Right about now you’re asking, “Ok, but what is a parent supposed to do?”

“I’m glad you asked”.

Very young children have nothing to gain and lots to lose from spending time in front of screens, instead of playing and interacting with friends and loved ones. Even when the TV is simply on in the background, infants and toddlers lose out. For older children (two and up), the American Academy of Pediatrics recommends that parents limit screen time to 1-2 hours a day, and keep televisions in common areas — never in a child’s bedroom. TiVo, DVRs and other devices are terrific tools for parents, allowing them to record shows for children that can be seen by them at an hour that’s right for your family’s sleep schedule and without commercials!

Here are some ways you can limit screen exposure and increase interactive play:

  • Get your toddlers and preschool age children involved in household chores and let it be a learning opportunity. You can get them small brooms so they can sweep one part of the room while you sweep another, and you can teach them the names and colors of vegetables while you are cooking.
  • Make it a point to eat dinner together and ask your child about his or her day. If it is a very young child, you can remind him of all the things he did that day, asking a few simple questions, such as what he liked best about the day.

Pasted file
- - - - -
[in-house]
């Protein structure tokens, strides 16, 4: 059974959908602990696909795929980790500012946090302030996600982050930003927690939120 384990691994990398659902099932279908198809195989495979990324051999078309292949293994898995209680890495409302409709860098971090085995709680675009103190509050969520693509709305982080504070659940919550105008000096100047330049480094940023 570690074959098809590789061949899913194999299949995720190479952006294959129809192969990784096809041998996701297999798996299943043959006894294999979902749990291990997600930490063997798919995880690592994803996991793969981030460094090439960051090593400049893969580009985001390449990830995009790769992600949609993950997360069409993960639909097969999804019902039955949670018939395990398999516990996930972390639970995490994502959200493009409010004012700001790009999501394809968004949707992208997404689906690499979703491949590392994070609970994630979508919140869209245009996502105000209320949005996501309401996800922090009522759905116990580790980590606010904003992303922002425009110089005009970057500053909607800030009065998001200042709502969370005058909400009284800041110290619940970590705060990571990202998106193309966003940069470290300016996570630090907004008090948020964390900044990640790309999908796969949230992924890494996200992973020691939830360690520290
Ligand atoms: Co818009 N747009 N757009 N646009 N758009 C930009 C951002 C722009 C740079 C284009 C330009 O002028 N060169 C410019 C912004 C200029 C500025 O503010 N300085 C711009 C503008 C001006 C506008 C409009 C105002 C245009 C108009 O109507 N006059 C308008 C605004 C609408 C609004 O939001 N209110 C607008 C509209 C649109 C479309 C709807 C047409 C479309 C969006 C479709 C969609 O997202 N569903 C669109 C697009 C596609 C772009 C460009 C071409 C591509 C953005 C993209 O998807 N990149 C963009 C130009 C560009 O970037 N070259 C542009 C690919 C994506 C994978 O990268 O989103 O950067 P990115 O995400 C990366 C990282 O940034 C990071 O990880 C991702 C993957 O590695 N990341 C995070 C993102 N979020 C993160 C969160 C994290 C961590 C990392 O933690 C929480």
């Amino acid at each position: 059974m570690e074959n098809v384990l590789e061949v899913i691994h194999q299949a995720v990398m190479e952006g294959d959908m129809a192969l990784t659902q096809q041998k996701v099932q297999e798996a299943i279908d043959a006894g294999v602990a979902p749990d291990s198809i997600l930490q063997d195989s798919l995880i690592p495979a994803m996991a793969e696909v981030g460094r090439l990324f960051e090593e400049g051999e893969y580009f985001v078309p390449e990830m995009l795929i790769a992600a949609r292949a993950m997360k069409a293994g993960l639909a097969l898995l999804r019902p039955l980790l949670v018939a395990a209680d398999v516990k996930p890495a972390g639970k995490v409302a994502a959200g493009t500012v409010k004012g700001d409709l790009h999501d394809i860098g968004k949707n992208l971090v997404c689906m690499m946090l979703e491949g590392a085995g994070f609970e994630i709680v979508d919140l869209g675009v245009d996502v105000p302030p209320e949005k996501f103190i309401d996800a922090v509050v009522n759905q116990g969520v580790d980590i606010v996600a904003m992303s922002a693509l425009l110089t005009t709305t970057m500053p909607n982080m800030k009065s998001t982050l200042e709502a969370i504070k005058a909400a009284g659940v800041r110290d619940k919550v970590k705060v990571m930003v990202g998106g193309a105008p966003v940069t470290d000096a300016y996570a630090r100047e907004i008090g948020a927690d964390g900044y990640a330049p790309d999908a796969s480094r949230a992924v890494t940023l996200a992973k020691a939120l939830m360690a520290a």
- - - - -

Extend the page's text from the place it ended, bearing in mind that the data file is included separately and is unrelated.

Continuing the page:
• If you really need your child to be occupied during an important call or while you complete a task and you don’t think that she will be able to play long enough by herself, let her listen to pre-recorded stories on a tape or CD. You can buy these but better yet, record yourself telling or reading your child’s favorite stories. This way your child will have you, even when you are not available or are away on a trip. Listening to stories, as opposed to watching them on TV or on a computer, helps children develop listening skills.
  • When you want to watch an adult show, record it and watch it after your child goes to sleep.
  • If your child is going to watch something, watch with her and comment or ask questions about what you are watching. You can make passive TV viewing active this way.
  • Provide your young child with simple toys and household objects that aren’t automated (if the toy needs batteries, save it for when the child is older). The more the toy does, the less your child will do. (Remember the “personalized educational curriculum”!)